Chekali S.,National Agronomic Institute of Research of Tunisia |
Gargouri S.,University of Carthage |
Rezgui M.,University of Carthage |
Paulitz T.,Washington State University |
Nasraoui B.,University of Carthage
Phytopathologia Mediterranea | Year: 2016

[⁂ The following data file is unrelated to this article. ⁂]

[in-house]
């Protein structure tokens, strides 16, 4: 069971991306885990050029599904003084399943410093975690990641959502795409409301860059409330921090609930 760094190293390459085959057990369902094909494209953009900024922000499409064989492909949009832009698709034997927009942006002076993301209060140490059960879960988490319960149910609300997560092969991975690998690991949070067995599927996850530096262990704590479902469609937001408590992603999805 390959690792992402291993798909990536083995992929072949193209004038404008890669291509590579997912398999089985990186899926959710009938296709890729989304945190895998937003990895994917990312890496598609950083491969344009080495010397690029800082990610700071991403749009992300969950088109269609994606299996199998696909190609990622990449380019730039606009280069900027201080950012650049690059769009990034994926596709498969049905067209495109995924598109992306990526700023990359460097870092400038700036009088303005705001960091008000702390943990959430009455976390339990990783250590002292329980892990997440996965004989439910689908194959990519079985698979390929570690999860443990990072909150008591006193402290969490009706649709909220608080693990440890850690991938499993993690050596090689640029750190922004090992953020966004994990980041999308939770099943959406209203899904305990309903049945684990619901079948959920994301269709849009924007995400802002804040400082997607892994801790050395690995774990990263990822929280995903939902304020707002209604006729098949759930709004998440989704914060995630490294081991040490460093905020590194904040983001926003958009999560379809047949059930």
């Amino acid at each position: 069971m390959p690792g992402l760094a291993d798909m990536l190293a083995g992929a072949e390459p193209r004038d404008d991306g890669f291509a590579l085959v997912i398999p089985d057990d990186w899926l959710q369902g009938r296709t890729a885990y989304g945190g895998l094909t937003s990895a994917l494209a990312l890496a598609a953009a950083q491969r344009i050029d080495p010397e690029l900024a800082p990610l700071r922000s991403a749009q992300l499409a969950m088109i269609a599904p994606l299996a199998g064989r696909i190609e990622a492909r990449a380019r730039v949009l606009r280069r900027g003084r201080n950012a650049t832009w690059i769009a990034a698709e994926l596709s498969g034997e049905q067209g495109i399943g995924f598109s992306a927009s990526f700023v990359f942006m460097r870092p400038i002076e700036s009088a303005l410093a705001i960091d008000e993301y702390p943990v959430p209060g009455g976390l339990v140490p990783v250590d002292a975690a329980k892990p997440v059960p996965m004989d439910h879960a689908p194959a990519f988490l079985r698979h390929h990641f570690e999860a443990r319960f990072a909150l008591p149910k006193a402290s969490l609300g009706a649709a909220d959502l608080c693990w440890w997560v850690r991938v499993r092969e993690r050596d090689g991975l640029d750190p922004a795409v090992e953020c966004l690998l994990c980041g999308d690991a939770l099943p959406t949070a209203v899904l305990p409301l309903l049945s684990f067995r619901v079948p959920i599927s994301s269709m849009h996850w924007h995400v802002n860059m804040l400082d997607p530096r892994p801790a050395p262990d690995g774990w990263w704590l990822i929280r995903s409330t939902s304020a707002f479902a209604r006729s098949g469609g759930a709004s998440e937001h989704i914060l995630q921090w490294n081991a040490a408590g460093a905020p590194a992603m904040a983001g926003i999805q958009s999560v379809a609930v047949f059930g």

The impacts of ten previous crop rotations (cereals, legumes and fallow) on Fusarium foot and root rot of durum wheat were investigated for three cropping seasons in a trial established in 2004 in Northwest Tunisia. Fungi isolated from the roots and stem bases were identified using morphological and molecular methods, and were primarily Fusarium culmorum and F. pseudograminearum. Under low rainfall conditions, the previous crop affected F. pseudograminearum incidence on durum wheat roots but not F. culmorum. Compared to continuous cropping of durum wheat, barley as a previous crop increased disease incidence more than fivefold, while legumes and fallow tended to reduce incidence. Barley as a previous crop increased wheat disease severity by 47%, compared to other rotations. Grain yield was negatively correlated with the incidence of F. culmorum infection, both in roots and stem bases, and fitted an exponential model (R2 = -0.61 for roots and -0.77 for stem bases, P<0.0001). Fusarium pseudograminearum was also negatively correlated with yield and fitted an exponential model (R2 = -0.53 on roots and -0.71 on stem bases, P < 0.0001) but was not correlated with severity. © 2016 Author(s).